MBA student to undertake analysis of cricket in USA
By Venu Palaparthi
Gangaram Singh of San Diego State University announced on Tuesday that
one of his MBA students, Christian Jensen, had begun working on an
applied research paper in cricket. The paper will focus on developing a
framework for cricket in USA so that cricket can replicate the
successes of other sports leagues.
Christian Jensen, who is pursuing his MBA in Sports Management, has
developed an affinity for the T20 format although he has never played
the game. Jensen believes that his outsider’s approach is just what
cricket needs in America. "Insiders don’t always recognize factors
that an outsider can observe. I hope that my analysis will follow a
systematic approach, with an objective outcome," Jensen wrote.
Leading by Example - Lacrosse and Rugby
Jensen is right on the money about the three fast growing sports and
the lessons to be learned from them. Even though we should want cricket
to emulate soccer, soccer is pretty much a mainstream sport in the U.S.
today and already enjoys higher per game attendance than ice hockey or
Lacrosse and rugby are now at the leading edge of emerging sports and
offer very realistic benchmarks for cricket. Lacrosse (+41.8%) and
rugby (+37.7%) showed highest participant gains over the last four years
according to SGMA's 2012 survey of team sports.
In fact, US Lacrosse, lacrosse's governing body formed in 1998,
presides over a sport that has the greatest momentum of any sport in the
US today with junior lacrosse participants increasing at a rate of
117.6% between 2000 and 2008. US Lacrosse now has registered membership
that is over 300,000 and core participants totaling 565,000 last
year. Rugby is estimated to have over 98,000 registered participants
and over 67,000 high school students play rugby for their schools or
clubs. Another 32,000 play college rugby.
The dominant professional leagues for lacrosse and rugby - Major
League Lacrosse (MLL) and USA Rugby League (USARL) - are independent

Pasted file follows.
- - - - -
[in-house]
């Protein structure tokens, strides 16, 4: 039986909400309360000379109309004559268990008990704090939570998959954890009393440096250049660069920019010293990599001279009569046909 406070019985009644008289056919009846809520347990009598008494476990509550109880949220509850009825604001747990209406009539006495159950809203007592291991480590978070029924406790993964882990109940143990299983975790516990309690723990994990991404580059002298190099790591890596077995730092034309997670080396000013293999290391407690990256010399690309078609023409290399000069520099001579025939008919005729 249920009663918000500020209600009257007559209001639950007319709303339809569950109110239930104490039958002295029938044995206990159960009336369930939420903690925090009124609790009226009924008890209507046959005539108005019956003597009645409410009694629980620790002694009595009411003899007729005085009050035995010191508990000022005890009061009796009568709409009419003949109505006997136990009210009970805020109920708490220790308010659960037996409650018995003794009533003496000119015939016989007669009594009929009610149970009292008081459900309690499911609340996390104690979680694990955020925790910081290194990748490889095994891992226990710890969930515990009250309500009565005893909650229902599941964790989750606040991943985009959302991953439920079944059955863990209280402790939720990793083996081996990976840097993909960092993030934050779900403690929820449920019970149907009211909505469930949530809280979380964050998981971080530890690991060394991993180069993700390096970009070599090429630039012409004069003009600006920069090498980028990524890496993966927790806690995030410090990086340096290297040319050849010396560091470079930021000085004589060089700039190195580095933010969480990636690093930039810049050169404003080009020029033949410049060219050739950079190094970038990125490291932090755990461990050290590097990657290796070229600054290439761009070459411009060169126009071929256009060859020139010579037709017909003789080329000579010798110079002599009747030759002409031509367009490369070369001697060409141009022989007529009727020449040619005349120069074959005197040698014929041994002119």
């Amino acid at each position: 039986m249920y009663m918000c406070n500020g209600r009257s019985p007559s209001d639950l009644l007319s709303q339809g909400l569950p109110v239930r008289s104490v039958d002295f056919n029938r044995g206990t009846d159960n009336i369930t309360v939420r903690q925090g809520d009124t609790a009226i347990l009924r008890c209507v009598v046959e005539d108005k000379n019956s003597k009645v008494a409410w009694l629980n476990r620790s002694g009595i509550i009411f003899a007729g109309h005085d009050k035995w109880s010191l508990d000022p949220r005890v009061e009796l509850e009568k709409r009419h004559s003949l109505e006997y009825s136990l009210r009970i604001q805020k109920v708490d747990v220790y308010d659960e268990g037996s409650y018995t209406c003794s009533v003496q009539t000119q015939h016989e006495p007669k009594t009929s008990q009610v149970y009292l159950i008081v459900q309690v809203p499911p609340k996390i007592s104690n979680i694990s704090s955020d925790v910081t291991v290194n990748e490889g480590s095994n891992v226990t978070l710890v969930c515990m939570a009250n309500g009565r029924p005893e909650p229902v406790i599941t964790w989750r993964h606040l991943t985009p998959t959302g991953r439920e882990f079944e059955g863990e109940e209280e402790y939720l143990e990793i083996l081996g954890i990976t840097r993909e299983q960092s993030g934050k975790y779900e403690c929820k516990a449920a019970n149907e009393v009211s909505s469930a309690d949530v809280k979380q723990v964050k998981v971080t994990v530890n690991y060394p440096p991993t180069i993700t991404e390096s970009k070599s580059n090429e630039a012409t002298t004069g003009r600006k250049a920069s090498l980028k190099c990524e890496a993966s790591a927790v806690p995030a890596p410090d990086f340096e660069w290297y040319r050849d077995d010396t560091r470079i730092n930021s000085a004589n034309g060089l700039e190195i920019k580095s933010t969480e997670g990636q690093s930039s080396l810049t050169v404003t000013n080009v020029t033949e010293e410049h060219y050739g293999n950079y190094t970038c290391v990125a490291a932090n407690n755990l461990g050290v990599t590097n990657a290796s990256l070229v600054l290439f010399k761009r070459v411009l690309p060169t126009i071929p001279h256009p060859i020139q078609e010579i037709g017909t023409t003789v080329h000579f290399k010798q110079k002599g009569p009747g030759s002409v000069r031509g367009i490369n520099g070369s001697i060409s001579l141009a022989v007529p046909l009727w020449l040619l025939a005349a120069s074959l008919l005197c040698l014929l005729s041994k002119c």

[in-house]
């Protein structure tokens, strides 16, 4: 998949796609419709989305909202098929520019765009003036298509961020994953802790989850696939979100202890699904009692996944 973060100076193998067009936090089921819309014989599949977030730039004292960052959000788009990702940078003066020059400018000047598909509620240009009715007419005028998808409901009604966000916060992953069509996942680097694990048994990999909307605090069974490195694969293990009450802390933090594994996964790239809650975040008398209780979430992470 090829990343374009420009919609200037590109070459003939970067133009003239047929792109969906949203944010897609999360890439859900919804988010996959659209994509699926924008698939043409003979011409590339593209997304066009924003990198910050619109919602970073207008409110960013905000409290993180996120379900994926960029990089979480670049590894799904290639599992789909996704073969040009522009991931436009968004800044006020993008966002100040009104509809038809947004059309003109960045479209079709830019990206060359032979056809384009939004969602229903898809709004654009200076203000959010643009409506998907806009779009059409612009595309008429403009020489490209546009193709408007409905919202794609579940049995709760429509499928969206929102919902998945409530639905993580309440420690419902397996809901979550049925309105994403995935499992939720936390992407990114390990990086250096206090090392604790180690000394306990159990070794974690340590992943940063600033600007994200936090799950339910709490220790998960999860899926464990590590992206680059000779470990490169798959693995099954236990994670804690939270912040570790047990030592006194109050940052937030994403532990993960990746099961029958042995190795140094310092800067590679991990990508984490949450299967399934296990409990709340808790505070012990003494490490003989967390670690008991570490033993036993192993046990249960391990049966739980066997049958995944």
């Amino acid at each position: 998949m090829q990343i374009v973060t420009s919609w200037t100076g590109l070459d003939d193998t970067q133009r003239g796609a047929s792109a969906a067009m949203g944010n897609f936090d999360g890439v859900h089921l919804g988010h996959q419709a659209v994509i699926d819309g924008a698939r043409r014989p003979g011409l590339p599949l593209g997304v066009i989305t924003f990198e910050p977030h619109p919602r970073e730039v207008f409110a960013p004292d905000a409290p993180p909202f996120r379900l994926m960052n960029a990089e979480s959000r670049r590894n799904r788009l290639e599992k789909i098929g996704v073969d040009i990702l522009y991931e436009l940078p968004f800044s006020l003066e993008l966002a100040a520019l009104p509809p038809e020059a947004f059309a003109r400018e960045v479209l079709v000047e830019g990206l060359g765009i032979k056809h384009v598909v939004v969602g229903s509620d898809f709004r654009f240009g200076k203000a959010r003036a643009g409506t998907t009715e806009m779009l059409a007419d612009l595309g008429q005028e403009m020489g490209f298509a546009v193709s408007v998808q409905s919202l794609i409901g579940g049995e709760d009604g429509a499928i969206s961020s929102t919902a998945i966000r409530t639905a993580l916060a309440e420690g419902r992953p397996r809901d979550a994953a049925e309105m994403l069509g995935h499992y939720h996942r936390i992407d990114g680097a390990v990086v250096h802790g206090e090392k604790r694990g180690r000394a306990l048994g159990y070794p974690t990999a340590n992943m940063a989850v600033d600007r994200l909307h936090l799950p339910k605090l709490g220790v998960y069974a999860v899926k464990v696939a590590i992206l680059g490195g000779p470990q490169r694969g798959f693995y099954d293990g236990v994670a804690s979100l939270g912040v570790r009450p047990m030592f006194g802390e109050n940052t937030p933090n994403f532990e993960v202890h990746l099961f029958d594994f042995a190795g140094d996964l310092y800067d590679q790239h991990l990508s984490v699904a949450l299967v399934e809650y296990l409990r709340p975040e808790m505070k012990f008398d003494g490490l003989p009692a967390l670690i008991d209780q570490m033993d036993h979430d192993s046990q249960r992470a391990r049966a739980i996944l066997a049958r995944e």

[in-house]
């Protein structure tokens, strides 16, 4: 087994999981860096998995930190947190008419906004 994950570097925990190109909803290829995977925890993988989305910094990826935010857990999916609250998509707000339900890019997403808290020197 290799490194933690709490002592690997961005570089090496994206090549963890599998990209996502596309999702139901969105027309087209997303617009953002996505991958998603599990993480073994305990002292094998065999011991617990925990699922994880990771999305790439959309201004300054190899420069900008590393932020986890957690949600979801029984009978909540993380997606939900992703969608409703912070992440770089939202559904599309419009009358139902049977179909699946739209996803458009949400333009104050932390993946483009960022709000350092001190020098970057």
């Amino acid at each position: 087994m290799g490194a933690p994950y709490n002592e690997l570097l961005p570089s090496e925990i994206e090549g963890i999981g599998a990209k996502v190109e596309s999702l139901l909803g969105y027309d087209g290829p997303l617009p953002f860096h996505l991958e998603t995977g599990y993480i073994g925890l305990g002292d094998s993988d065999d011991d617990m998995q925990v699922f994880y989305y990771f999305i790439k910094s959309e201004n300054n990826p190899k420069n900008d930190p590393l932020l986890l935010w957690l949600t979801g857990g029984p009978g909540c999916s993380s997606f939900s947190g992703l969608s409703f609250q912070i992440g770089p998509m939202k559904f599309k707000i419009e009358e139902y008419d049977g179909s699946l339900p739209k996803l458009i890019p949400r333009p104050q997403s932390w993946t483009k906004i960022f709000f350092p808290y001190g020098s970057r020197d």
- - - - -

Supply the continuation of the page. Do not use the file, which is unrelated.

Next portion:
leagues and are not sanctioned by their respective national governing
bodies. In fact, this is true of most American sports including
basketball, baseball and football.
Academia to the Cricket Field
Jensen's and Prof. Gangaram Singh's efforts to analyze cricket in USA
is expected to fill a huge void in a sport that generally is lacking in
data and metrics.
The last meaningful study of cricket in America was conducted in
2009, when three different groups of MBA students at Columbia University
set out under the supervision of Professor Rajiv Kohli to analyze
demand for international cricket in United States. The students
shared their results with USACA's CEO, Don Lockerbie, who was then
working on Destination USA. Prof. Kohli is also the author of a
Columbia University case study titled "The launch of the Indian Premier League." Prof. Kohli sits on the advisory board of DreamCricket.com.
Prof. SP Kothari of MIT-Sloan, who like Prof. Kohli is a board member
of DreamCricket.com, wrote an opinion piece in October 2007 titled "Let a private cricket league boom"
in The Economic Times arguing for a city-based private league months
before the IPL was announced. His article was so compelling that when
the original IPL Franchise Prospectus was released, his quote
accompanied the introduction.
Another keen cricket fan from academia is Prof. Vijay Govindarajan,
Earl C. Daum professor of international business and the founding
director of Tuck’s Center for Global Leadership.
"We have to ask more fundamental questions about how the world of
cricket is changing and how we need to get the right people and the
right processes to compete in the future," Prof. Govindarajan once told a
newspaper. "Let us selectively forget the stalwarts whose great years
are behind them and focus on building a pipeline of young talent," he
added noting the dearth of the three most important ingredients of world
class organizations - talent, team spirit, and execution discipline.
For the record, he was talking about the Indian debacle in 2007.
Prof. Govindarajan might as well be talking about USA cricket.